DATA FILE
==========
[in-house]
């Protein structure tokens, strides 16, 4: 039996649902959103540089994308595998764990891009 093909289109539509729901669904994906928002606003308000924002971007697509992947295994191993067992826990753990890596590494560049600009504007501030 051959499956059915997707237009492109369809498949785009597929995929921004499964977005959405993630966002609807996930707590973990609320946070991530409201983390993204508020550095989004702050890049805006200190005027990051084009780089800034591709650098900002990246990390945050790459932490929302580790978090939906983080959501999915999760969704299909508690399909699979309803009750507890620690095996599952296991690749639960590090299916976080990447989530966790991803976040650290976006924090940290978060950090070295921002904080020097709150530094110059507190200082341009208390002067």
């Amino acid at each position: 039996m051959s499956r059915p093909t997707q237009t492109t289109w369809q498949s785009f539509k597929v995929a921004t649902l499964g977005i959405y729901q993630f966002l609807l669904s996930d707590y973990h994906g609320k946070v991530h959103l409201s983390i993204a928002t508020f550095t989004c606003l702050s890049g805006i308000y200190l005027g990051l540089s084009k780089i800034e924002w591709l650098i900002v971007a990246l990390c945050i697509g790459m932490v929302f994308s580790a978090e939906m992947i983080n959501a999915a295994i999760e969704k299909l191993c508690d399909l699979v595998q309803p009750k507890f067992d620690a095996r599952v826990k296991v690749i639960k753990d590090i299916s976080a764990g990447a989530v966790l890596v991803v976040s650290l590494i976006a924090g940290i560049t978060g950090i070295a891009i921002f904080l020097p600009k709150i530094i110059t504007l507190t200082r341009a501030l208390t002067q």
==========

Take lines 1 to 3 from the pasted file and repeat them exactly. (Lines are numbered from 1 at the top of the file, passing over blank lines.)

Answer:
[in-house]
């Protein structure tokens, strides 16, 4: 039996649902959103540089994308595998764990891009 093909289109539509729901669904994906928002606003308000924002971007697509992947295994191993067992826990753990890596590494560049600009504007501030 051959499956059915997707237009492109369809498949785009597929995929921004499964977005959405993630966002609807996930707590973990609320946070991530409201983390993204508020550095989004702050890049805006200190005027990051084009780089800034591709650098900002990246990390945050790459932490929302580790978090939906983080959501999915999760969704299909508690399909699979309803009750507890620690095996599952296991690749639960590090299916976080990447989530966790991803976040650290976006924090940290978060950090070295921002904080020097709150530094110059507190200082341009208390002067």
């Amino acid at each position: 039996m051959s499956r059915p093909t997707q237009t492109t289109w369809q498949s785009f539509k597929v995929a921004t649902l499964g977005i959405y729901q993630f966002l609807l669904s996930d707590y973990h994906g609320k946070v991530h959103l409201s983390i993204a928002t508020f550095t989004c606003l702050s890049g805006i308000y200190l005027g990051l540089s084009k780089i800034e924002w591709l650098i900002v971007a990246l990390c945050i697509g790459m932490v929302f994308s580790a978090e939906m992947i983080n959501a999915a295994i999760e969704k299909l191993c508690d399909l699979v595998q309803p009750k507890f067992d620690a095996r599952v826990k296991v690749i639960k753990d590090i299916s976080a764990g990447a989530v966790l890596v991803v976040s650290l590494i976006a924090g940290i560049t978060g950090i070295a891009i921002f904080l020097p600009k709150i530094i110059t504007l507190t200082r341009a501030l208390t002067q």